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Cherokee Nation v. Georgia (Part Five)


According to the view which I have already taken of the case, I must consider the question of right as settled in favour of the complainants. This right rests upon the laws of the United States and treaties made with the Cherokee Nation. The construction of these laws and treaties are pure questions of law, and for the decision of the Court. There are no grounds, therefore, upon which it can be necessary to send the cause for a trial at law of the right before awarding an injunction, and the simple question is whether such a case is made out by the bill as to authorize the granting an injunction. [p*78] 

This is a prohibitory writ, to restrain a party from doing a wrong or injury to the rights of another. It is a beneficial process for the protection of rights, and is favourably viewed by courts of chancery, as its object is to prevent, rather than redress, injuries, and has latterly been more liberally awarded than formerly. 7 Ves.Jun. 307.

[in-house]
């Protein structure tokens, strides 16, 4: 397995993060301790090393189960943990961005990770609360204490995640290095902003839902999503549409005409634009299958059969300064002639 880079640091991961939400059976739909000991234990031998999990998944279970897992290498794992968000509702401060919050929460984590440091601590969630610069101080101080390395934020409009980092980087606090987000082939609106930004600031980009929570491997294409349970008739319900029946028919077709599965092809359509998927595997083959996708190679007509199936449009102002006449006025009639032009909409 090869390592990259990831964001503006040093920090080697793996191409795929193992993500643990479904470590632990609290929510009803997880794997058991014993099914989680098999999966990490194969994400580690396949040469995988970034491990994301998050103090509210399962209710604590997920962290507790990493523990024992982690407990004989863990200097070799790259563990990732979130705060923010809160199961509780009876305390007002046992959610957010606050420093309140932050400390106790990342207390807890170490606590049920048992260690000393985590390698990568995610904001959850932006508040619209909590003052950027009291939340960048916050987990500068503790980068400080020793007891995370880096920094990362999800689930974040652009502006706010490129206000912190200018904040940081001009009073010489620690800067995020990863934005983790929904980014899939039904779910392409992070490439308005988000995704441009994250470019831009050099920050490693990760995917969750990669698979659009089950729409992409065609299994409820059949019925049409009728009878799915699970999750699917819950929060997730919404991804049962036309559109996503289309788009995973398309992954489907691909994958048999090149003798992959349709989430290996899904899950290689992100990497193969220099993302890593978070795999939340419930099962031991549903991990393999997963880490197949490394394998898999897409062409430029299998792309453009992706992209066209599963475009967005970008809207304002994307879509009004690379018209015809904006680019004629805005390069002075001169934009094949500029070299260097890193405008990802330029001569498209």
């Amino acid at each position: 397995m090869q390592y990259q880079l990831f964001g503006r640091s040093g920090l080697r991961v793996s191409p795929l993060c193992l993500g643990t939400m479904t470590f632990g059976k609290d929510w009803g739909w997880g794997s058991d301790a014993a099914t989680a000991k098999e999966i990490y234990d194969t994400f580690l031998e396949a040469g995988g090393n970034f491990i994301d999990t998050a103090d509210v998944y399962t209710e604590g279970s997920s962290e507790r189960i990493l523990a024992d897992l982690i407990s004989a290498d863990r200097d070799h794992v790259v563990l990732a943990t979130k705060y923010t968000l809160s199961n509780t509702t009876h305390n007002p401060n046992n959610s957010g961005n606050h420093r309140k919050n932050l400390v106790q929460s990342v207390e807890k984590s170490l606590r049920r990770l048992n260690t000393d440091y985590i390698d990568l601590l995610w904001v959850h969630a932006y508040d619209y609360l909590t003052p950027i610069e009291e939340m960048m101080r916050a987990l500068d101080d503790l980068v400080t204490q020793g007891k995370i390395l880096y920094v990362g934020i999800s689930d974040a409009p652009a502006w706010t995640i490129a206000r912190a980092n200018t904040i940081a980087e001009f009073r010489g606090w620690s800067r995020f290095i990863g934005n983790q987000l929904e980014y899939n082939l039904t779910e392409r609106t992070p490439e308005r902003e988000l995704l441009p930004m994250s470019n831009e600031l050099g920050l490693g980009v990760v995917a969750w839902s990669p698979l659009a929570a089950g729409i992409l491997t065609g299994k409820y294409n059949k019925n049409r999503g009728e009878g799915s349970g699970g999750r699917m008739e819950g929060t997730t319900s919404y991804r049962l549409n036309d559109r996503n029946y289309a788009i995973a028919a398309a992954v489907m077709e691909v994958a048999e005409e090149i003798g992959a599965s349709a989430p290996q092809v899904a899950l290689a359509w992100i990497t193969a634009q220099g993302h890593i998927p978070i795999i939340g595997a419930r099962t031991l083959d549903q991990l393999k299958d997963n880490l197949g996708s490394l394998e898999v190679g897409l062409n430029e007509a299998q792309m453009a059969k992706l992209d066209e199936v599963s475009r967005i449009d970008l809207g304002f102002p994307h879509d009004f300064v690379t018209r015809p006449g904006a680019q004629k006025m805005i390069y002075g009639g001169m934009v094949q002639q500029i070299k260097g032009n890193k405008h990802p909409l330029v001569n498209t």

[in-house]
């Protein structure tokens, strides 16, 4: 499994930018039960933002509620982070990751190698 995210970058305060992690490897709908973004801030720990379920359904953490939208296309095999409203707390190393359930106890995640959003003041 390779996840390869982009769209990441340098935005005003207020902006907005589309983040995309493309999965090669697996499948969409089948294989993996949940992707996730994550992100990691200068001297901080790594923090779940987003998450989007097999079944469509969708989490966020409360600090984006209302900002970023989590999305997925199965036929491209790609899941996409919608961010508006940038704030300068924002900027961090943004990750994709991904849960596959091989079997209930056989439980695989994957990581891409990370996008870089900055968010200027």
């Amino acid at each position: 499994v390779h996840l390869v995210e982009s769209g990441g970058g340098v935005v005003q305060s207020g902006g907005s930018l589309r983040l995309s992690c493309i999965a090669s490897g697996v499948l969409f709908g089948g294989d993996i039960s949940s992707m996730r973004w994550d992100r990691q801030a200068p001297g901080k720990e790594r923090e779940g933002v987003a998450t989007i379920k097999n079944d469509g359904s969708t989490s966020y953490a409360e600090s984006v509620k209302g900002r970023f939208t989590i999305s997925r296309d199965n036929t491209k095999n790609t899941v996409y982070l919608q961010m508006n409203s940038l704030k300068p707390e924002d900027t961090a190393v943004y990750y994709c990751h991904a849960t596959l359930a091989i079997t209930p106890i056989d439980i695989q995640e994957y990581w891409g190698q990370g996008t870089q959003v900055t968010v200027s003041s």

The bill contains charges of numerous trespasses by entering upon the lands of the complainants and doing acts greatly to their injury and prejudice, and to the disturbance of the quiet enjoyment of their land, and threatening a total destruction of all their rights. And although it is not according to the course of chancery, to grant injunctions to prevent trespasses when there is a clear and adequate remedy at law, yet it will be done when the case is special and peculiar, and when no adequate remedy can be had at law, and particularly when the injury threatens irreparable ruin. 6 Ves. 147. 7 Eden 307. Every man is entitled to be protected in the possession and enjoyment of his property, and the ordinary remedy by action of trespass may generally be sufficient to afford such protection. But where, from the peculiar nature and circumstances of the case, this is not an adequate protection, it is a fit case to interpose the preventive process of injunction. This is the principle running through all the case on this subject, and is founded upon the most wise and just considerations, and this is peculiarly such a case. The complaint is not of a mere private trespass, admitting of compensation in damages, but of injuries which go to the total destruction of the whole right of the complainants. The mischief threatened is great and irreparable. 7 Johns.Cha. 330. It is one of the most beneficial powers of a Court of equity to interpose and prevent an injury before any has actually been suffered, and this is done by a bill which is sometimes called a bill quia timet. Mitford 120.